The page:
By Bob Difley

As long time snowbirds know, Spring brings the most exuberant display of color to the monotone desert. Wildflowers wake up from their long hibernation, stretch their spindly stems, and unfold their vivid petals to flutter in a shameless and lurid sexual display. The colorful petals are designed to lure passing insects, birds, bees, and bats, that will then rapturously rub their bodies against the pollen saturated anther at the end of the flower’s stamen (the male part of the flower).

Covered with pollen these passing strangers, without which the wildflowers would be unable to produce offspring, fly off to share the fruits of their encounter in a sexual tryst with random fertile female stigmas, on which the pollen must be carefully placed for the act of pollination, thus completing the sexual act. I’m assuming it must be fun for all those insects, birds, bees, and bats.

But this year may be different. At Anza Borrego State Park, California’s largest state park and the location of one of the most vivid Spring desert wildflower displays in the Southwest, heavier than normal fall and winter rain have provided perfect Spring growing conditions, not just for desirable wildflowers, but also for an invasive attack plant called the Sahara Mustard weed  (in photo left crowding out sand verbena and prickly poppy). This alien invader is now growing profusely throughout the Borrego Valley and up the canyons threatening indigenous plants and especially the Spring wildflower display.

Park rangers are currently mobilizing a defensive fighting force of volunteers to eradicate these invaders–by ruthlessly hand pulling them out by their alien roots–before they are able to decimate the annual flower show. This is your chance to be botanically and aggressively destructive to outsider plants and still feel good about yourself. And volunteering with like-minded others is fun, as well as providing good exercise and earning volunteer brownie points.

 

Campers, boondockers, and passing RVers in the park are urged to attend a training session taught by California State Parks’ Larry Hendrickson (photo, left) on Tuesday, February 8 from 9 AM to Noon.

Volunteers are asked to meet at the demonstration plot on the north side of Henderson Canyon Road, 1/2 mile east of the intersection with Borrego Valley Road.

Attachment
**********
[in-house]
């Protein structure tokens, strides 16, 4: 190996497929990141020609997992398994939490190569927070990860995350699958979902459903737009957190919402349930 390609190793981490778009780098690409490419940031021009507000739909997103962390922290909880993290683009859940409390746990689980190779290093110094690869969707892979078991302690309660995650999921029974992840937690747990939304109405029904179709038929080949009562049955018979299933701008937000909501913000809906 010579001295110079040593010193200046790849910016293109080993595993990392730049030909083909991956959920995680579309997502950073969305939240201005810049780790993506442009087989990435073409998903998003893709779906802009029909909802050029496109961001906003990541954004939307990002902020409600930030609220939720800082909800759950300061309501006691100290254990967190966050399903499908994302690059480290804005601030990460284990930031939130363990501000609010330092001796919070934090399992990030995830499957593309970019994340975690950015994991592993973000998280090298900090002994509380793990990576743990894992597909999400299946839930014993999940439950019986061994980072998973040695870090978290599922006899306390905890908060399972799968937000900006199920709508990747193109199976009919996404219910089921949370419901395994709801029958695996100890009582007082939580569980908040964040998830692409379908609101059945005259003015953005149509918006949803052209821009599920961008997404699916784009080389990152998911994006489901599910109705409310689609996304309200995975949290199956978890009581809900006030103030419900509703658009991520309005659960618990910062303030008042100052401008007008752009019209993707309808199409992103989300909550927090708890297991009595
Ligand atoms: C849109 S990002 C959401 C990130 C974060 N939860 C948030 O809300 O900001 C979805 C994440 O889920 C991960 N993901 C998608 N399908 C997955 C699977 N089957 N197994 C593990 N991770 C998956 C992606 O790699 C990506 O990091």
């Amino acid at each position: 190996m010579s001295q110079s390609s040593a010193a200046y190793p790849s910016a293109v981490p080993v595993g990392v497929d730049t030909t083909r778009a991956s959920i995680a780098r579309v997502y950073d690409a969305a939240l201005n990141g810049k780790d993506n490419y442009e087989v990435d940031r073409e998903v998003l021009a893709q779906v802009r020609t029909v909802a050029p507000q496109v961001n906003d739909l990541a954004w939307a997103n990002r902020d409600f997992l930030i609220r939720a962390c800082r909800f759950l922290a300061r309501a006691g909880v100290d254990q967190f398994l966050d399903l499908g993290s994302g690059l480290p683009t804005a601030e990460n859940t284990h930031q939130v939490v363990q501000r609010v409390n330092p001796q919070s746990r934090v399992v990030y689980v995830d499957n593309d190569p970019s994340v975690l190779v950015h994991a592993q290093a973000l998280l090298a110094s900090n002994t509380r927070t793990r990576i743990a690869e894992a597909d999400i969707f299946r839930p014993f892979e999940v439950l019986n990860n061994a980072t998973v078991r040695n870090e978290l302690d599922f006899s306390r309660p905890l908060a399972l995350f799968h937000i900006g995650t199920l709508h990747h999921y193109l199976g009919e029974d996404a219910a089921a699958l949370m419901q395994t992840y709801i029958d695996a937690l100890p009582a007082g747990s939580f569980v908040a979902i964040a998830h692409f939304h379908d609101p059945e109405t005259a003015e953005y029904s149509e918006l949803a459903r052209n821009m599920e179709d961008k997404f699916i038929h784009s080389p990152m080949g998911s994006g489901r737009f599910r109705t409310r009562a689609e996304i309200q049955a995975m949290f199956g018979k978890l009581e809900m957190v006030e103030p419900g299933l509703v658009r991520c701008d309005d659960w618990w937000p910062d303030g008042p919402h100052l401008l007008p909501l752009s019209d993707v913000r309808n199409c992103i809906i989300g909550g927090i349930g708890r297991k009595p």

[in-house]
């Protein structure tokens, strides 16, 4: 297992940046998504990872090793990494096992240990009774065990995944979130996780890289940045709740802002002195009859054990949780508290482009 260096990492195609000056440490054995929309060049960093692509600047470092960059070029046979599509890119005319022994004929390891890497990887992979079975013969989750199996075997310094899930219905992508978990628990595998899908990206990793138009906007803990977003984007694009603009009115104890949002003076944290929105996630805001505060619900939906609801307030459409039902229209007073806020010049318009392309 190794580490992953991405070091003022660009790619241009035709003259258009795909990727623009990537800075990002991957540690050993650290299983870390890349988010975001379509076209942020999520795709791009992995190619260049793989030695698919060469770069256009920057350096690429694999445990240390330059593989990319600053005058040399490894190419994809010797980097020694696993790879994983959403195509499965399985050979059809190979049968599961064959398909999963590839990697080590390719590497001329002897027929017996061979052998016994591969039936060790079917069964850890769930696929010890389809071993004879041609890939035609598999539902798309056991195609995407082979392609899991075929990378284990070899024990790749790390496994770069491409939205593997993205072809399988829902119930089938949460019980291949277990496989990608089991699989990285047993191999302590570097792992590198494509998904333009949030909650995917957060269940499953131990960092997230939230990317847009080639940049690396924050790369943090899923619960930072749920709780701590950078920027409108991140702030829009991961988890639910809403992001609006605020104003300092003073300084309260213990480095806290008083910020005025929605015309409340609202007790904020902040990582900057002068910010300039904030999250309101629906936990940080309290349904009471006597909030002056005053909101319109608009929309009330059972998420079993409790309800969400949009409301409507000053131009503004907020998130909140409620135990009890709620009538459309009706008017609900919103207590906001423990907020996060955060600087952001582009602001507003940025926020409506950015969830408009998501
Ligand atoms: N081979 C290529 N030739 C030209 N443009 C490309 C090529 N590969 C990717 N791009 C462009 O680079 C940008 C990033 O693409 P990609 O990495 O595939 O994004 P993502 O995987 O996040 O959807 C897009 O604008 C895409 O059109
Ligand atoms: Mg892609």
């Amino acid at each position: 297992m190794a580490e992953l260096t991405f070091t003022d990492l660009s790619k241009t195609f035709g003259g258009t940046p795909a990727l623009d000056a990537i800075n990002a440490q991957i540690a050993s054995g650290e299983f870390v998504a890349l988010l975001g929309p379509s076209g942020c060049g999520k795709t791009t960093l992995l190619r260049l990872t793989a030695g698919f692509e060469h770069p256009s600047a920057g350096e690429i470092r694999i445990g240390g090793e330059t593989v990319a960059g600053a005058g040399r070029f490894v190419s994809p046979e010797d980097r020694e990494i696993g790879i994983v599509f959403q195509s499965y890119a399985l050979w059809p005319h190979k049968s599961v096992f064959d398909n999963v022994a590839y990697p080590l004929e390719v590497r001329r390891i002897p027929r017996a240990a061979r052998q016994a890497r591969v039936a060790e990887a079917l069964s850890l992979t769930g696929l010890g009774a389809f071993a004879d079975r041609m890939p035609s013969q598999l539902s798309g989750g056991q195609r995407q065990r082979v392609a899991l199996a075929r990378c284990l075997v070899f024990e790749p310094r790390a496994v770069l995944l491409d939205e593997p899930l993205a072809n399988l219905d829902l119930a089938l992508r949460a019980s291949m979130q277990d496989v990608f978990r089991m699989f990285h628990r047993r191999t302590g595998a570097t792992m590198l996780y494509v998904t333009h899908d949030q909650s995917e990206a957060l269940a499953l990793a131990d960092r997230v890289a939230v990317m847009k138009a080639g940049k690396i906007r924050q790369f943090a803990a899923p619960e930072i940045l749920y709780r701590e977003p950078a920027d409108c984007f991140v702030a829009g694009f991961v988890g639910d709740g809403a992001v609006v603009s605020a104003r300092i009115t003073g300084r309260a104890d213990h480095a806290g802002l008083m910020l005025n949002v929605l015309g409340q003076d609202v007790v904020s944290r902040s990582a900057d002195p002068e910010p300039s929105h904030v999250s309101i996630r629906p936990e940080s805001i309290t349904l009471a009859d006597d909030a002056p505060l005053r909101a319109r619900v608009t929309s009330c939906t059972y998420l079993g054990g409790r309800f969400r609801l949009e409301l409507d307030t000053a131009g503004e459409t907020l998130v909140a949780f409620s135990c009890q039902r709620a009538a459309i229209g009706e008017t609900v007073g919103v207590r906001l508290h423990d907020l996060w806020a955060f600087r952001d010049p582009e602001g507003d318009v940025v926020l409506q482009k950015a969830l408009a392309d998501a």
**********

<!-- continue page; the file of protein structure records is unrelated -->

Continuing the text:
Wear sturdy hiking boots, sunscreen, and bring water and snacks/lunch. Bring gloves and a hoe (preferably a “hula hoe” or stirrup hoe) or other weeding tools if you have them.

SCHEDULED WEEDING SESSIONS FOR PARK VOLUNTEERS

Larry Hendrickson will also provide a brief training for new volunteers at the following weeding sessions:

Saturday, February 12
Saturday, February 26

All sessions will take place from 9 am until 12 and from 1 – 3 pm. Rain cancels.

 

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7 comments

  1. Avatar

    Jim G

    Very interesting and insightful, although perhaps the 1st RV.net post I have read which may warrant an NC-17 rating.

  2. Avatar

    Shucks! I was hoping for an R rating.

  3. Avatar

    Dan Chiild

    Great article and intentions. I hope many are able to volunteer and help out the native plants!

  4. Avatar

    Wish I could take a trip there. What a great way for California RV’ers to “do something that matters.” Thanks for the info Mr. Difley, I will pass it on to my Rv Facebook readers and Tweets

  5. Avatar

    butterbean carpenter

    Howdy Guru Bob,
    If the guru sez do it then do it… Come to West Texas next, we’ve got lots of mustard
    in our fields to pull.. SOME PEOPLE EVEN LIKE IT BECAUSE ITZ PRETTY YELLOW FLOWERS MAKE THE FIELDS LOOK LIKE GOLD!!!
    I don’t know how it gets to CA, because the winds blow toward us!!!

    Smooth roads & balmy breezes…..

  6. Pingback: Sahara Mustard Continues to Threaten Anza Borrego Wildflowers « Natural History Wanderings

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